Daniel wasn’t so much pushing me into a black hole as pulling me out. How could I not fall in love with someone who rescued me from all that emptiness? Because it was love. It can’t have been lust if I hadn’t been struck by lightning.
The last man I’d loved left three years ago. His things disappeared into five cardboard boxes, which I can still see piled on top of each other beside the front door. He said we had drifted apart and I agreed, but at least when he was there we could have drifted back together again. I missed his things, the masculine bits and pieces that he scattered about the place like a dog marking his territory. The house became too empty, an echo chamber in which every sound I made reverberated through the rooms as I rattled around, alone. I went to bed with a hot water bottle, there was too much empty space under the quilt for me to warm up without help. I awoke cold and tired as if I’d been walking across the wastes of Siberia throughout the night. As each day passed solitude gnawed deeper into me like a hungry rat caged on the stomach of a mediæval torture victim. By the time I met Daniel my loneliness was a gaping wound within me that needed to be healed.
I didn’t really see him all in one go, but pieced him together over several weeks like a three-dimensional jigsaw puzzle. Perhaps it was his voice that first drew me in, smooth and warm like melted chocolate, or more likely the words it delivered, all seductively coated in confidence and maturity. I began to study his lips when he spoke, noticed how small creases formed at the corners of his blue-grey eyes when he smiled. His hands were strong and masculine with no trace of those disconcertingly simian, black hairs that trail over some men’s knuckles, making the skin look unhealthy and too white. They were hands I liked to imagine touching me, it had been so long since I had been held.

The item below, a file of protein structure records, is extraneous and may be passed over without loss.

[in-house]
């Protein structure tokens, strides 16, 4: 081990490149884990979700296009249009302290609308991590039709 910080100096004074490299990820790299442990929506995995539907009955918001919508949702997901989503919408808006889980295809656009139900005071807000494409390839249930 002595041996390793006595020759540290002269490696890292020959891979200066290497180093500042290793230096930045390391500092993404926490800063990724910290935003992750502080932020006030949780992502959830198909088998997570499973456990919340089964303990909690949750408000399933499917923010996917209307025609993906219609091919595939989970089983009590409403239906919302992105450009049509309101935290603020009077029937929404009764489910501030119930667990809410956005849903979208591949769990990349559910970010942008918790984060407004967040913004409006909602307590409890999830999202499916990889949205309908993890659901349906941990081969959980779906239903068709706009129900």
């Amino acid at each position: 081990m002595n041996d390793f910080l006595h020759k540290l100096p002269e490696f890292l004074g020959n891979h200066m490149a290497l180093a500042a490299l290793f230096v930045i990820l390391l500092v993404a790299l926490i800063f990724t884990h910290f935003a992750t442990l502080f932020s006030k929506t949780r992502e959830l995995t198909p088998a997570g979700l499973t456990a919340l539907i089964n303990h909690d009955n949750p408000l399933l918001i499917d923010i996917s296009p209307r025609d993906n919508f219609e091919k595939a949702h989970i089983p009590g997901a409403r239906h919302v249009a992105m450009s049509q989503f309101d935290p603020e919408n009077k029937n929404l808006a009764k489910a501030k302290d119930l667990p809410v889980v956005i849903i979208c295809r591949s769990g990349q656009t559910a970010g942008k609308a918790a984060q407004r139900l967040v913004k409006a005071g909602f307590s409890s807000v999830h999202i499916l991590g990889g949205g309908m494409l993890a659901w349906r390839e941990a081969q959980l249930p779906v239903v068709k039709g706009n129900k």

Daniel’s enthusiasm was infectious, he didn’t need to drag people with him, they followed him freely. Occasionally the team went for a drink together and so I got to see other more beguiling sides of him; warmer, softer, deeper. Costlier.
He had to work closely with everyone in the department and by the time my turn came I had finished the jigsaw. It had been like having the puzzle but not the lid with the picture on it; the pieces looked promising, but the whole was more than expected.
“I’m starving,” he said, the first day we had to work late. He got Chinese takeaway from the restaurant around the corner and we ate it in the eerily deserted offices like the only survivors of biological warfare.
“Why aren’t you married?” he asked suddenly, looking up at me after scooping the remainder of the sweet and sour chicken onto his rice. It was this directness that made him so good at guiding more verbose people out of the dead ends they talked themselves into. Responding in the same fashion was harder for others to do.
What should I have told him? That I’d never been brave enough, that I’d never been desperate enough? That I thought dressing up and promising to stay together forever was a game children played? I didn’t want to accuse him of being childish, so I just said “I suppose I haven’t met the right man yet,” and it occurred to me for the first time that perhaps this awful cliché was the real reason after all.
He talked about his wife and two young sons, not hiding them or pretending they didn’t exist; he wasn’t planning a crime. To me they were as remote as Martians, as insubstantial as ghosts. It was only later, when the blood was being squeezed from my heart, that I saw them everywhere; in supermarkets, parks, walking down the High Street holding hands. They were multiplying like cancer cells, this Happy Family, and no amount of positive thinking could make them disappear.
Two old ladies are sitting opposite me chatting away to each other, their hair blue-rinsed and freshly fluffed up, still warm from the salon dryer. They must have long been immune to the male pheromones and testosterone that waft through the air; they’ll have forgotten what it’s like to be targeted. They’re well and truly in the sexual out-tray, where we all get filed in the end. They have probably already buried their husbands, as men tend to drop dead shortly after retiring. The weaker sex. The male immune system obviously can’t cope with the sudden and prolonged exposure to household dust and cleaning chemicals; someone should develop a vaccine to stop the death toll. The statistics are there for all to see – men die when their wives have to clean around them.